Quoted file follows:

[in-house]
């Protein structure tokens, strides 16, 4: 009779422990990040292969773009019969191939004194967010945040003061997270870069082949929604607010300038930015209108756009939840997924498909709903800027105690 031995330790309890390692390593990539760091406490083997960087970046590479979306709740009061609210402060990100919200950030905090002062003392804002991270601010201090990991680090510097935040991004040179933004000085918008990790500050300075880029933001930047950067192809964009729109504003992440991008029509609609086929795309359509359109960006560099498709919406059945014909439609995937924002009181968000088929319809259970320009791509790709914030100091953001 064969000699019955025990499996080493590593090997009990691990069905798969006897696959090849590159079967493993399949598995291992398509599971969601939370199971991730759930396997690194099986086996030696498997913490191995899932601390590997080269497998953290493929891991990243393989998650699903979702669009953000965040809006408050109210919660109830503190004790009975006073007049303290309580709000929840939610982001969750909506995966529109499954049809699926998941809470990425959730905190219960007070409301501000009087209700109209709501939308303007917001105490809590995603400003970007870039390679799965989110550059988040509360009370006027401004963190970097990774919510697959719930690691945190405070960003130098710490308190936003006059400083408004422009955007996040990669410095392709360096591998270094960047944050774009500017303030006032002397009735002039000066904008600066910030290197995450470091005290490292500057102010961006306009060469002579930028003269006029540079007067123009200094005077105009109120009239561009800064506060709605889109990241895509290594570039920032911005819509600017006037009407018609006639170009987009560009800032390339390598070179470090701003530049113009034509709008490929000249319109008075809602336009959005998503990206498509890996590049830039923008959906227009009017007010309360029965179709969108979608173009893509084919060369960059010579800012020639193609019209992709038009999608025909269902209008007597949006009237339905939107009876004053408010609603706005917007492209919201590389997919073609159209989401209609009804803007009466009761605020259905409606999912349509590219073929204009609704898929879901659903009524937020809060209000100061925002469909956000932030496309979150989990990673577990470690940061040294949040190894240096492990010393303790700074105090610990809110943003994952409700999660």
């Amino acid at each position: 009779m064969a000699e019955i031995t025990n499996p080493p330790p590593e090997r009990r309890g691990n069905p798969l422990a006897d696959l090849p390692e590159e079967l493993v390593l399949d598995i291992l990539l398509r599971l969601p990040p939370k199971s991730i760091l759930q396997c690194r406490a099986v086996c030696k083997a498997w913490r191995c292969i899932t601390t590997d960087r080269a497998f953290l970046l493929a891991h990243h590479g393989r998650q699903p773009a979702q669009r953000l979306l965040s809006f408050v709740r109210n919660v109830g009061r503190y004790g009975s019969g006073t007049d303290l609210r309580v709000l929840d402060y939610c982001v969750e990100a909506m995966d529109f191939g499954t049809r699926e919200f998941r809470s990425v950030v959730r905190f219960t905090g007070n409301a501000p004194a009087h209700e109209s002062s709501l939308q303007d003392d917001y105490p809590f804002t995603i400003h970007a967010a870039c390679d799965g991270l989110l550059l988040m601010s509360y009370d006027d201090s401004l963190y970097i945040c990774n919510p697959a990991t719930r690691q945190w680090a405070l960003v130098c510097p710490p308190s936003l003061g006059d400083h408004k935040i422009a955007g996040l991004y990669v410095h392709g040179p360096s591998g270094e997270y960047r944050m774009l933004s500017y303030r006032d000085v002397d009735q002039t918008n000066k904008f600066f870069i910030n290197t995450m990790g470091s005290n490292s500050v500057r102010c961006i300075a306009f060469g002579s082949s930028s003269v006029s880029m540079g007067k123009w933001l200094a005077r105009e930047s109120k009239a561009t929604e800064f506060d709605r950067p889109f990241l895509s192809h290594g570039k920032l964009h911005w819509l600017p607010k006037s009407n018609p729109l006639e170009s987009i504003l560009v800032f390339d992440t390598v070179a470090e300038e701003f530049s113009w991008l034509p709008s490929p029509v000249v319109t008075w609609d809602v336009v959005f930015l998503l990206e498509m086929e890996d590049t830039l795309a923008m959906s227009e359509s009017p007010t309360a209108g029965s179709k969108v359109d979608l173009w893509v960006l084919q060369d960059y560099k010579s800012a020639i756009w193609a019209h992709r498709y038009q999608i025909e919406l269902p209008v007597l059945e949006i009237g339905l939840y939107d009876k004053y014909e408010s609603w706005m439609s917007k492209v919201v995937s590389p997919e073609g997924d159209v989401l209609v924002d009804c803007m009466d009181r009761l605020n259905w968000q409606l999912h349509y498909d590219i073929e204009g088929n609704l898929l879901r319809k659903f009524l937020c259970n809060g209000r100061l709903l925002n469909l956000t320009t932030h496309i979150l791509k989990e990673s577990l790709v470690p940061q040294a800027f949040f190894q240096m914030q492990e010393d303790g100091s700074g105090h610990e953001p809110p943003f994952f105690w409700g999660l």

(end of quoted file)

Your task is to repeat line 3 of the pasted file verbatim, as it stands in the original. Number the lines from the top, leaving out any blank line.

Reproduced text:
């Amino acid at each position: 009779m064969a000699e019955i031995t025990n499996p080493p330790p590593e090997r009990r309890g691990n069905p798969l422990a006897d696959l090849p390692e590159e079967l493993v390593l399949d598995i291992l990539l398509r599971l969601p990040p939370k199971s991730i760091l759930q396997c690194r406490a099986v086996c030696k083997a498997w913490r191995c292969i899932t601390t590997d960087r080269a497998f953290l970046l493929a891991h990243h590479g393989r998650q699903p773009a979702q669009r953000l979306l965040s809006f408050v709740r109210n919660v109830g009061r503190y004790g009975s019969g006073t007049d303290l609210r309580v709000l929840d402060y939610c982001v969750e990100a909506m995966d529109f191939g499954t049809r699926e919200f998941r809470s990425v950030v959730r905190f219960t905090g007070n409301a501000p004194a009087h209700e109209s002062s709501l939308q303007d003392d917001y105490p809590f804002t995603i400003h970007a967010a870039c390679d799965g991270l989110l550059l988040m601010s509360y009370d006027d201090s401004l963190y970097i945040c990774n919510p697959a990991t719930r690691q945190w680090a405070l960003v130098c510097p710490p308190s936003l003061g006059d400083h408004k935040i422009a955007g996040l991004y990669v410095h392709g040179p360096s591998g270094e997270y960047r944050m774009l933004s500017y303030r006032d000085v002397d009735q002039t918008n000066k904008f600066f870069i910030n290197t995450m990790g470091s005290n490292s500050v500057r102010c961006i300075a306009f060469g002579s082949s930028s003269v006029s880029m540079g007067k123009w933001l200094a005077r105009e930047s109120k009239a561009t929604e800064f506060d709605r950067p889109f990241l895509s192809h290594g570039k920032l964009h911005w819509l600017p607010k006037s009407n018609p729109l006639e170009s987009i504003l560009v800032f390339d992440t390598v070179a470090e300038e701003f530049s113009w991008l034509p709008s490929p029509v000249v319109t008075w609609d809602v336009v959005f930015l998503l990206e498509m086929e890996d590049t830039l795309a923008m959906s227009e359509s009017p007010t309360a209108g029965s179709k969108v359109d979608l173009w893509v960006l084919q060369d960059y560099k010579s800012a020639i756009w193609a019209h992709r498709y038009q999608i025909e919406l269902p209008v007597l059945e949006i009237g339905l939840y939107d009876k004053y014909e408010s609603w706005m439609s917007k492209v919201v995937s590389p997919e073609g997924d159209v989401l209609v924002d009804c803007m009466d009181r009761l605020n259905w968000q409606l999912h349509y498909d590219i073929e204009g088929n609704l898929l879901r319809k659903f009524l937020c259970n809060g209000r100061l709903l925002n469909l956000t320009t932030h496309i979150l791509k989990e990673s577990l790709v470690p940061q040294a800027f949040f190894q240096m914030q492990e010393d303790g100091s700074g105090h610990e953001p809110p943003f994952f105690w409700g999660l």